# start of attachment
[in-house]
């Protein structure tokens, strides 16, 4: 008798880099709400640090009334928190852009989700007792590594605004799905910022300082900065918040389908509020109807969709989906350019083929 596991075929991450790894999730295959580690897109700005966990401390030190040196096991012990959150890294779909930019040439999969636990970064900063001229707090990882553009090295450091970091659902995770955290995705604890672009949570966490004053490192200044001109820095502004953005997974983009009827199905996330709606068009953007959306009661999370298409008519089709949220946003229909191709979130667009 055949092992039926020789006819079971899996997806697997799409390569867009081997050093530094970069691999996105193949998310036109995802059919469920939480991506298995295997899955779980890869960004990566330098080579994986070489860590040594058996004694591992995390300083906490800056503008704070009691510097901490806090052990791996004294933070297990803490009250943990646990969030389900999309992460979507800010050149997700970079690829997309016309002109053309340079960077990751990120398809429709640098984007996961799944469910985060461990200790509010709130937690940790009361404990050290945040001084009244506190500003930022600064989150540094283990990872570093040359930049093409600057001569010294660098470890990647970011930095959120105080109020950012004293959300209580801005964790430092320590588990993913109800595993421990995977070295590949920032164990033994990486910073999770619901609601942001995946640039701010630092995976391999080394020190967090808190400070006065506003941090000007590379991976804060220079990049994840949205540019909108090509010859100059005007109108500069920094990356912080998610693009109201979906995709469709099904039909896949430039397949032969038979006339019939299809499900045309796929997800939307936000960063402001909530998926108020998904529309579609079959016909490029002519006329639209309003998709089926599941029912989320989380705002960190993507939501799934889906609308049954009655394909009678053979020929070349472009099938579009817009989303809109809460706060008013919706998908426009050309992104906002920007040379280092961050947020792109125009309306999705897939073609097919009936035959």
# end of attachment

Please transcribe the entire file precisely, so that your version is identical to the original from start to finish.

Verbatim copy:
[in-house]
């Protein structure tokens, strides 16, 4: 008798880099709400640090009334928190852009989700007792590594605004799905910022300082900065918040389908509020109807969709989906350019083929 596991075929991450790894999730295959580690897109700005966990401390030190040196096991012990959150890294779909930019040439999969636990970064900063001229707090990882553009090295450091970091659902995770955290995705604890672009949570966490004053490192200044001109820095502004953005997974983009009827199905996330709606068009953007959306009661999370298409008519089709949220946003229909191709979130667009 055949092992039926020789006819079971899996997806697997799409390569867009081997050093530094970069691999996105193949998310036109995802059919469920939480991506298995295997899955779980890869960004990566330098080579994986070489860590040594058996004694591992995390300083906490800056503008704070009691510097901490806090052990791996004294933070297990803490009250943990646990969030389900999309992460979507800010050149997700970079690829997309016309002109053309340079960077990751990120398809429709640098984007996961799944469910985060461990200790509010709130937690940790009361404990050290945040001084009244506190500003930022600064989150540094283990990872570093040359930049093409600057001569010294660098470890990647970011930095959120105080109020950012004293959300209580801005964790430092320590588990993913109800595993421990995977070295590949920032164990033994990486910073999770619901609601942001995946640039701010630092995976391999080394020190967090808190400070006065506003941090000007590379991976804060220079990049994840949205540019909108090509010859100059005007109108500069920094990356912080998610693009109201979906995709469709099904039909896949430039397949032969038979006339019939299809499900045309796929997800939307936000960063402001909530998926108020998904529309579609079959016909490029002519006329639209309003998709089926599941029912989320989380705002960190993507939501799934889906609308049954009655394909009678053979020929070349472009099938579009817009989303809109809460706060008013919706998908426009050309992104906002920007040379280092961050947020792109125009309306999705897939073609097919009936035959």